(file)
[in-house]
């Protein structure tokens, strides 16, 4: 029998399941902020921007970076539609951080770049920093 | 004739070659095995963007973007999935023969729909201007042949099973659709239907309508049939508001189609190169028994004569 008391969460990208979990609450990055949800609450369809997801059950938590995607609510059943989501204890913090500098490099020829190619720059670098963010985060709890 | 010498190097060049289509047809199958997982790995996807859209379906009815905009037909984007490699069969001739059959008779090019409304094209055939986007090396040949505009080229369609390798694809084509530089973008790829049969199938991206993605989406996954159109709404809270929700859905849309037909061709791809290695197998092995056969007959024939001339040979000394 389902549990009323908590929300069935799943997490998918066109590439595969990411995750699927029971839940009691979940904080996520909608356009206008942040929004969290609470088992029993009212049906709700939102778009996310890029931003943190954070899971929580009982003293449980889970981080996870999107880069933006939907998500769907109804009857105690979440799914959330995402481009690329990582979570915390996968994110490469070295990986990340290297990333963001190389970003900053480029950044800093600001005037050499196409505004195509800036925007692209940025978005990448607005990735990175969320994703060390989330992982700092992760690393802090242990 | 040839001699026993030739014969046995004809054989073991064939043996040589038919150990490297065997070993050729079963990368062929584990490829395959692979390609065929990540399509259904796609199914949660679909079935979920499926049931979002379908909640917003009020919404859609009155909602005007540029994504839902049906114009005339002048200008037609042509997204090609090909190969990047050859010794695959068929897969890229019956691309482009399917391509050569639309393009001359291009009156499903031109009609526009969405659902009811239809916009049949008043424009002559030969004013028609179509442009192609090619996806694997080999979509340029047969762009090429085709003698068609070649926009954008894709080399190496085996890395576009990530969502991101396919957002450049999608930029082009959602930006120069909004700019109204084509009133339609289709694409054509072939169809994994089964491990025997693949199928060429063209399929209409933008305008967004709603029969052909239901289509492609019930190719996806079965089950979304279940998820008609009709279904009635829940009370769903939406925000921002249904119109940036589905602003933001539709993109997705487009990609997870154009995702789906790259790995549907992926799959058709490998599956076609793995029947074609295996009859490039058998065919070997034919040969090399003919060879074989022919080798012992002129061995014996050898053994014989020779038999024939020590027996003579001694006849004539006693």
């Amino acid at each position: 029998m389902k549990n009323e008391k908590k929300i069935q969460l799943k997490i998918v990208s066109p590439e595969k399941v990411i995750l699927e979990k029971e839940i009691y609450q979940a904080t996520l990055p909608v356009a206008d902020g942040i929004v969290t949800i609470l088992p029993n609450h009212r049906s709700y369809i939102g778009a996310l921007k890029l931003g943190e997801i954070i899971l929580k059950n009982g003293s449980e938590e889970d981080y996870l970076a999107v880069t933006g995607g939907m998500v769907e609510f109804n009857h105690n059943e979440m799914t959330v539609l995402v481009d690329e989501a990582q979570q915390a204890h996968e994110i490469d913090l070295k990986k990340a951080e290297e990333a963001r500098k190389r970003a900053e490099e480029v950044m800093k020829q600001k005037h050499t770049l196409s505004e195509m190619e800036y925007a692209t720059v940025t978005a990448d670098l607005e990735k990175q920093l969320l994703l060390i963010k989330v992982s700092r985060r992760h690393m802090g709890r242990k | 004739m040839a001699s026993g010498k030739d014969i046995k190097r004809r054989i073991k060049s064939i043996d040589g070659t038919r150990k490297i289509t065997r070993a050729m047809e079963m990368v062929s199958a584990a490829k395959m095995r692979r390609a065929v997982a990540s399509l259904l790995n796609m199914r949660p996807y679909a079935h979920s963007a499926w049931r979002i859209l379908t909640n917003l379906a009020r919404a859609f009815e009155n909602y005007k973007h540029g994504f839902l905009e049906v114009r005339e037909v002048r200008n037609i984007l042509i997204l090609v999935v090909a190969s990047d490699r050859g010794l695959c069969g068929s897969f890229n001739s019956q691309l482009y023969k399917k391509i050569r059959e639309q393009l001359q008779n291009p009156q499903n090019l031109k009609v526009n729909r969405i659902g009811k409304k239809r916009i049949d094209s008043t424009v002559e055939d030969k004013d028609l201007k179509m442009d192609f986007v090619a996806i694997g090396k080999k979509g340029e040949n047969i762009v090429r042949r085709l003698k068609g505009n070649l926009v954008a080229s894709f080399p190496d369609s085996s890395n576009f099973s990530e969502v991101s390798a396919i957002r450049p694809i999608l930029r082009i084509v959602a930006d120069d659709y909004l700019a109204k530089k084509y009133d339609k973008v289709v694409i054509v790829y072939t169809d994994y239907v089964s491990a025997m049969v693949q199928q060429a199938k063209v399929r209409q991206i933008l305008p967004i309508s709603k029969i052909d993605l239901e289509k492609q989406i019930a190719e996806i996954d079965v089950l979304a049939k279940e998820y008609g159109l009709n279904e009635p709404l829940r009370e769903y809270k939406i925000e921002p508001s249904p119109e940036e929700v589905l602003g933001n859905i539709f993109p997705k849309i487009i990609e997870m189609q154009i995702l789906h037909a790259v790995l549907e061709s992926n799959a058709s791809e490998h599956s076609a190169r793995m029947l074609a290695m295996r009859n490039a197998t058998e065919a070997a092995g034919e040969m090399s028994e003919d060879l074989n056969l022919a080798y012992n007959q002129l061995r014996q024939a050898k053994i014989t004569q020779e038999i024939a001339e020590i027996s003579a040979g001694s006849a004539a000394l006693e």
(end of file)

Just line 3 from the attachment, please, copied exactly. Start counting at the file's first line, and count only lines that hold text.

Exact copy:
């Amino acid at each position: 029998m389902k549990n009323e008391k908590k929300i069935q969460l799943k997490i998918v990208s066109p590439e595969k399941v990411i995750l699927e979990k029971e839940i009691y609450q979940a904080t996520l990055p909608v356009a206008d902020g942040i929004v969290t949800i609470l088992p029993n609450h009212r049906s709700y369809i939102g778009a996310l921007k890029l931003g943190e997801i954070i899971l929580k059950n009982g003293s449980e938590e889970d981080y996870l970076a999107v880069t933006g995607g939907m998500v769907e609510f109804n009857h105690n059943e979440m799914t959330v539609l995402v481009d690329e989501a990582q979570q915390a204890h996968e994110i490469d913090l070295k990986k990340a951080e290297e990333a963001r500098k190389r970003a900053e490099e480029v950044m800093k020829q600001k005037h050499t770049l196409s505004e195509m190619e800036y925007a692209t720059v940025t978005a990448d670098l607005e990735k990175q920093l969320l994703l060390i963010k989330v992982s700092r985060r992760h690393m802090g709890r242990k | 004739m040839a001699s026993g010498k030739d014969i046995k190097r004809r054989i073991k060049s064939i043996d040589g070659t038919r150990k490297i289509t065997r070993a050729m047809e079963m990368v062929s199958a584990a490829k395959m095995r692979r390609a065929v997982a990540s399509l259904l790995n796609m199914r949660p996807y679909a079935h979920s963007a499926w049931r979002i859209l379908t909640n917003l379906a009020r919404a859609f009815e009155n909602y005007k973007h540029g994504f839902l905009e049906v114009r005339e037909v002048r200008n037609i984007l042509i997204l090609v999935v090909a190969s990047d490699r050859g010794l695959c069969g068929s897969f890229n001739s019956q691309l482009y023969k399917k391509i050569r059959e639309q393009l001359q008779n291009p009156q499903n090019l031109k009609v526009n729909r969405i659902g009811k409304k239809r916009i049949d094209s008043t424009v002559e055939d030969k004013d028609l201007k179509m442009d192609f986007v090619a996806i694997g090396k080999k979509g340029e040949n047969i762009v090429r042949r085709l003698k068609g505009n070649l926009v954008a080229s894709f080399p190496d369609s085996s890395n576009f099973s990530e969502v991101s390798a396919i957002r450049p694809i999608l930029r082009i084509v959602a930006d120069d659709y909004l700019a109204k530089k084509y009133d339609k973008v289709v694409i054509v790829y072939t169809d994994y239907v089964s491990a025997m049969v693949q199928q060429a199938k063209v399929r209409q991206i933008l305008p967004i309508s709603k029969i052909d993605l239901e289509k492609q989406i019930a190719e996806i996954d079965v089950l979304a049939k279940e998820y008609g159109l009709n279904e009635p709404l829940r009370e769903y809270k939406i925000e921002p508001s249904p119109e940036e929700v589905l602003g933001n859905i539709f993109p997705k849309i487009i990609e997870m189609q154009i995702l789906h037909a790259v790995l549907e061709s992926n799959a058709s791809e490998h599956s076609a190169r793995m029947l074609a290695m295996r009859n490039a197998t058998e065919a070997a092995g034919e040969m090399s028994e003919d060879l074989n056969l022919a080798y012992n007959q002129l061995r014996q024939a050898k053994i014989t004569q020779e038999i024939a001339e020590i027996s003579a040979g001694s006849a004539a000394l006693e």